On the shore:  an ambulance, a reporter disguised
as a nurse betrayed by lipstick, typewriter-chipped nails,
insensible shoes.  Holding pruned hands, she pokes, prods –
each instrument's a question.  You're being distilled.

How long before the water gets into every part of you?
Fingers and toes swollen in evolutionary memory, to hold your place –
wet through and through, even that spot below
the tongue, across the gums that holds a hangover.

All the symptoms of water on the brain – excessive
sleepiness, slow movement, vomiting.  The whorls
of fingerprints recede, and you're left
the same as you were before.

For days you puke and piss the lake, its currents
eddying in shrinking veins and the marshlands
of your lungs.  With each move, each dreaming toss
and turn, the lake still sloshes against your skin.


Rideout gives us a history lesson, a swimming lesson, and a treatise on the nature of the long distance swimmer – but she is really talking about the navigation we must all endure, pulled as we are towards the rocks of shore.

Shirley Tallies Some Failures

Moorless nights strung out along the shores
of Belleville, Napanee, Kingston.  Lake becomes a river.
Then Kingston, Brockville, Morrisburg where the last
of those brick loyalist homes are claimed as B & Bs
for two-car couples arriving by the highway.

In the seaway, the rest dwindle, subside and sweep
out to sea.  Along with everything lost:  a husband, children
and years of false sobriety.  Detritus resurfaces wanting
remembrance:  chipped, faded, broken down.

Messages come, not by bottle – they're all shattered –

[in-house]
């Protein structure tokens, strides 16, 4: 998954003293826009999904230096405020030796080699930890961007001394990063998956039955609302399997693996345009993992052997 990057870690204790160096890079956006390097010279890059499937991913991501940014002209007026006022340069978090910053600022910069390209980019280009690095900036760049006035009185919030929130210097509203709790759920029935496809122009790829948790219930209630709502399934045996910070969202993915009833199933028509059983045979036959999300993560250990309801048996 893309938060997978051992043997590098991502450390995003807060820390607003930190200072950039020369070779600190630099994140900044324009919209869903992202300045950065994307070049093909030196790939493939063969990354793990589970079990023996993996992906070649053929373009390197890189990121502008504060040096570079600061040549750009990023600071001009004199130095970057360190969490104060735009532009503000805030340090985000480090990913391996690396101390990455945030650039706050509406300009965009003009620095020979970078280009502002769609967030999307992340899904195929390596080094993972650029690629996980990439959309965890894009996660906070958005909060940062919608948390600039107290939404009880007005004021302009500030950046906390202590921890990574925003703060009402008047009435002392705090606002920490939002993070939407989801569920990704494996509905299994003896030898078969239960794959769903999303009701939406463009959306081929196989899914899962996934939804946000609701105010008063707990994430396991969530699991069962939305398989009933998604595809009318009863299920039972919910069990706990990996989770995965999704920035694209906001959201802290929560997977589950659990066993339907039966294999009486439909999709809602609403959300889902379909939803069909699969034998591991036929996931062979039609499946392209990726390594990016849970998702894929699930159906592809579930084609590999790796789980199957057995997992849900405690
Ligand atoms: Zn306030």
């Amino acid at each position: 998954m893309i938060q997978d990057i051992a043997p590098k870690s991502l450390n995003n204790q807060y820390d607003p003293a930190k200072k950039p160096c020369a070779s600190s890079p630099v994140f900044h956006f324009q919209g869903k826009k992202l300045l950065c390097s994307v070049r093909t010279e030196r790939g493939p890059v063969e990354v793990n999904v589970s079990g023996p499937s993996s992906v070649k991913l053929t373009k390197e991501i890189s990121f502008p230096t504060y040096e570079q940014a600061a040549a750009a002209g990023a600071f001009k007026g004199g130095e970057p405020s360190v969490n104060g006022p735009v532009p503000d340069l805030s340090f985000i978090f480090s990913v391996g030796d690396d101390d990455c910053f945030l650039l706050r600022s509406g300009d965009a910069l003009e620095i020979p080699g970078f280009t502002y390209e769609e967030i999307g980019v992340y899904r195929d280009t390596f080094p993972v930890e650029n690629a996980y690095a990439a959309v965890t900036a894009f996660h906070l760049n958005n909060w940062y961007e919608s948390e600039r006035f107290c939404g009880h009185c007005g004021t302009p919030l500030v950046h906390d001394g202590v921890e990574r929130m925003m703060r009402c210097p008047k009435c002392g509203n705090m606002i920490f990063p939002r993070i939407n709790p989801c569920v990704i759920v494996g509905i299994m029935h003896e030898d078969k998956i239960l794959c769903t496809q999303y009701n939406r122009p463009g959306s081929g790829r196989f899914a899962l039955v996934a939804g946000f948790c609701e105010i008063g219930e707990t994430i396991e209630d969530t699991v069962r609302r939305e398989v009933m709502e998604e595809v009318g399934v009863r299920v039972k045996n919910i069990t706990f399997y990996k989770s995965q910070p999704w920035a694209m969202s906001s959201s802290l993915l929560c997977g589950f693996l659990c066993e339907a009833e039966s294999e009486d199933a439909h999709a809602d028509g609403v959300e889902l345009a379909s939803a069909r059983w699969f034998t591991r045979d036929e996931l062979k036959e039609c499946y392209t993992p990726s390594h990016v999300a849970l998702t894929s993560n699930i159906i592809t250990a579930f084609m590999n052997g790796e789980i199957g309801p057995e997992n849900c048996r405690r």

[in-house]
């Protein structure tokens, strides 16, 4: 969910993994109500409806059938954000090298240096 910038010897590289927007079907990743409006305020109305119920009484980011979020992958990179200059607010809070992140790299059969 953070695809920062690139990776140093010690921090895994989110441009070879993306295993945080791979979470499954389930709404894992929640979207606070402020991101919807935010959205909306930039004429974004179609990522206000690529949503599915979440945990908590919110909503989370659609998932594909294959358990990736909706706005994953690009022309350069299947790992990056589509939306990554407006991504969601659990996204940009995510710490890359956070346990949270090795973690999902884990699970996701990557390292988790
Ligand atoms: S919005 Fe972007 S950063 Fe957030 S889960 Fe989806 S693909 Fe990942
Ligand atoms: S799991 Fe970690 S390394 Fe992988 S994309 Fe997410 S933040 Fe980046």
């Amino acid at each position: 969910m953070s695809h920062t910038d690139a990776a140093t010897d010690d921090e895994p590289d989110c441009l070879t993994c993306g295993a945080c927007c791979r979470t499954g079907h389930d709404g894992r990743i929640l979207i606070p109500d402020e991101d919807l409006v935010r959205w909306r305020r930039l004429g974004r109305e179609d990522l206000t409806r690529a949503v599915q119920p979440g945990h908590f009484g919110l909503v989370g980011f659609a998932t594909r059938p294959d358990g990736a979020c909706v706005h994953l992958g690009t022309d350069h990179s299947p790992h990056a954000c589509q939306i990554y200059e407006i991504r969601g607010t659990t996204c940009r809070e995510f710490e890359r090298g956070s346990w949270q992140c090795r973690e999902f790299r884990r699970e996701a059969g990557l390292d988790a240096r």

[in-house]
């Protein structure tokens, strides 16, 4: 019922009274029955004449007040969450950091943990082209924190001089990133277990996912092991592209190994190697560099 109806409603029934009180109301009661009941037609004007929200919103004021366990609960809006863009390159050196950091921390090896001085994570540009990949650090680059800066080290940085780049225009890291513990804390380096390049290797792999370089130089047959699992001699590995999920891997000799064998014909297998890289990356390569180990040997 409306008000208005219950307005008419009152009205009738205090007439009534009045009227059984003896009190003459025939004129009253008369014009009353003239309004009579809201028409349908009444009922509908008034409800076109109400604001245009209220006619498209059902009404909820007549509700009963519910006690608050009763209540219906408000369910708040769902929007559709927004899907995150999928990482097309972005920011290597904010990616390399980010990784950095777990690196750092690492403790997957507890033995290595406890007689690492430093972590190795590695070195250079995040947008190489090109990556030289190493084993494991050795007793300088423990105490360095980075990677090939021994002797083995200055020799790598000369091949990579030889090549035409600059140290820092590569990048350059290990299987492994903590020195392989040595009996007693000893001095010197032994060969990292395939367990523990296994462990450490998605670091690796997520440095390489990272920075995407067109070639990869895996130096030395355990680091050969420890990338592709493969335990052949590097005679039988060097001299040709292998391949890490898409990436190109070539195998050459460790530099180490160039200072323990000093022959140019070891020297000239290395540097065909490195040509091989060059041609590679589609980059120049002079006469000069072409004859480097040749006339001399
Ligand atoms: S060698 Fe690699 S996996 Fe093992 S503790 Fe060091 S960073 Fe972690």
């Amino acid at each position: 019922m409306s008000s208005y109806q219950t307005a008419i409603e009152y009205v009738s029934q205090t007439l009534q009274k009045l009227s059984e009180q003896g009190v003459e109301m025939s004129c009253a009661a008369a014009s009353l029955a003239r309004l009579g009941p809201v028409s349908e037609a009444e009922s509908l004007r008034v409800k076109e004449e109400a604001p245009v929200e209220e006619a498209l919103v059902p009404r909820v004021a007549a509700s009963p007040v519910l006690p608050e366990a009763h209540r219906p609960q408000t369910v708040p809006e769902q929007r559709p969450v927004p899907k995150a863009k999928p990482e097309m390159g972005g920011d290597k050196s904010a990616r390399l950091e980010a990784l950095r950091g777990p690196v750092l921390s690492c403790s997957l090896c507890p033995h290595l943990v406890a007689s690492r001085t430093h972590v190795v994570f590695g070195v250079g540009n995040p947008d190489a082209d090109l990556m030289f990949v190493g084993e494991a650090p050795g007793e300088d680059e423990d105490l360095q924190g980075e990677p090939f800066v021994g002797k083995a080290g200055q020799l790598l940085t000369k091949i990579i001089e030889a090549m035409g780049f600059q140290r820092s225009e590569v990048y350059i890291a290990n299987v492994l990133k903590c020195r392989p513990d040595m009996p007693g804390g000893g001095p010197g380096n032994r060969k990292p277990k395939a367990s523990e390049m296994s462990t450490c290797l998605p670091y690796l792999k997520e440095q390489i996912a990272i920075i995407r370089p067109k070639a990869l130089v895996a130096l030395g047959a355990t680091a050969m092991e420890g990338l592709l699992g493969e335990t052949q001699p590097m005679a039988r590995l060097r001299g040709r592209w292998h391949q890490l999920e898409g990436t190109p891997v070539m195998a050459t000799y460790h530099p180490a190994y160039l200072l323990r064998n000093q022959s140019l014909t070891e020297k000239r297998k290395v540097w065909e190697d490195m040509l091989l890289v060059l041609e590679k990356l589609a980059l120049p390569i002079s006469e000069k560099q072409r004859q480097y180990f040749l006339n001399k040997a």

but by pigeons that perch and coo on every windowsill, by gulls
that shriek and warn with red dots on their beaks.  I am their home.
I make for the next port, and they'll find me there, too,
as drowned as those swamped farmhouses
below lumbering cargo ships on the Saint Lawrence.


Tanis Rideout's Arguments With The Lake is accomplished stuff, compelling, well crafted and clever.

These comments appear on the back cover of Tanis Rideout's  Arguments With The Lake, I think all three of them eloquently say what I was attempting while thrashing about in deep water.

"Cold-eyed and driven, these poems carve away the fatty sentiments around the Great Lake swimmers, those glamour girls of myth.  With these constantly surprising and multifarious narratives starring Marilyn Bell and Shirley Campbell, two girls swallowing the 'frigid knife of water," Tanis Rideout proves herself capable of just about anything."

     Carolyn Smart, author of Hooked

"Poems that swim elegantly, that slide streamlined with every other flowing thing - as if they themselves were another layer of fluid."

     Gord Downie, author of Coke Machine Glow

"Arguments with the Lake is a coming-of-age poetic odyssey told in mythic and sensuous language.  In these verses the poet engages the element of water to discover the many meanings of (her) life.  MacEwanesque in scope, Arguments with the Lake invokes in the reader a sense of timelessness and breathless wonder."

     Jury's citation, CBC Literary Award